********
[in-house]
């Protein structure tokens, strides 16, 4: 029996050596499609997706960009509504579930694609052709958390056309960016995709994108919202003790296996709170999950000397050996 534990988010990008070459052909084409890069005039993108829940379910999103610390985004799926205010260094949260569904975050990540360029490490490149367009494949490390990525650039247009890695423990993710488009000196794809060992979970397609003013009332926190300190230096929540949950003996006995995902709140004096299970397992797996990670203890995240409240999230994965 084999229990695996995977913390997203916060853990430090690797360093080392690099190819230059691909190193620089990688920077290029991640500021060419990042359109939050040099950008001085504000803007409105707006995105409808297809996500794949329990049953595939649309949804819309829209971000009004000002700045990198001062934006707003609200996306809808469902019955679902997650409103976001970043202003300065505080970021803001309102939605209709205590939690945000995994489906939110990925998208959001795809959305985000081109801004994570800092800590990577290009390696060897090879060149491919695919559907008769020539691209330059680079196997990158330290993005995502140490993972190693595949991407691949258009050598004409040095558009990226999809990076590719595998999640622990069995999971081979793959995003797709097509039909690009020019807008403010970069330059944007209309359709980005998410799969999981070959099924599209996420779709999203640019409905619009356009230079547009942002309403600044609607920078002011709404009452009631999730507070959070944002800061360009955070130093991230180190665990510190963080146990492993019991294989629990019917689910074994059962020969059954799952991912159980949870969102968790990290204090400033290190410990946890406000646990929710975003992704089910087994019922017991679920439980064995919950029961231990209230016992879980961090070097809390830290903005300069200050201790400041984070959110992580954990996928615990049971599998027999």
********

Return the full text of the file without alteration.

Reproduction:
[in-house]
């Protein structure tokens, strides 16, 4: 029996050596499609997706960009509504579930694609052709958390056309960016995709994108919202003790296996709170999950000397050996 534990988010990008070459052909084409890069005039993108829940379910999103610390985004799926205010260094949260569904975050990540360029490490490149367009494949490390990525650039247009890695423990993710488009000196794809060992979970397609003013009332926190300190230096929540949950003996006995995902709140004096299970397992797996990670203890995240409240999230994965 084999229990695996995977913390997203916060853990430090690797360093080392690099190819230059691909190193620089990688920077290029991640500021060419990042359109939050040099950008001085504000803007409105707006995105409808297809996500794949329990049953595939649309949804819309829209971000009004000002700045990198001062934006707003609200996306809808469902019955679902997650409103976001970043202003300065505080970021803001309102939605209709205590939690945000995994489906939110990925998208959001795809959305985000081109801004994570800092800590990577290009390696060897090879060149491919695919559907008769020539691209330059680079196997990158330290993005995502140490993972190693595949991407691949258009050598004409040095558009990226999809990076590719595998999640622990069995999971081979793959995003797709097509039909690009020019807008403010970069330059944007209309359709980005998410799969999981070959099924599209996420779709999203640019409905619009356009230079547009942002309403600044609607920078002011709404009452009631999730507070959070944002800061360009955070130093991230180190665990510190963080146990492993019991294989629990019917689910074994059962020969059954799952991912159980949870969102968790990290204090400033290190410990946890406000646990929710975003992704089910087994019922017991679920439980064995919950029961231990209230016992879980961090070097809390830290903005300069200050201790400041984070959110992580954990996928615990049971599998027999």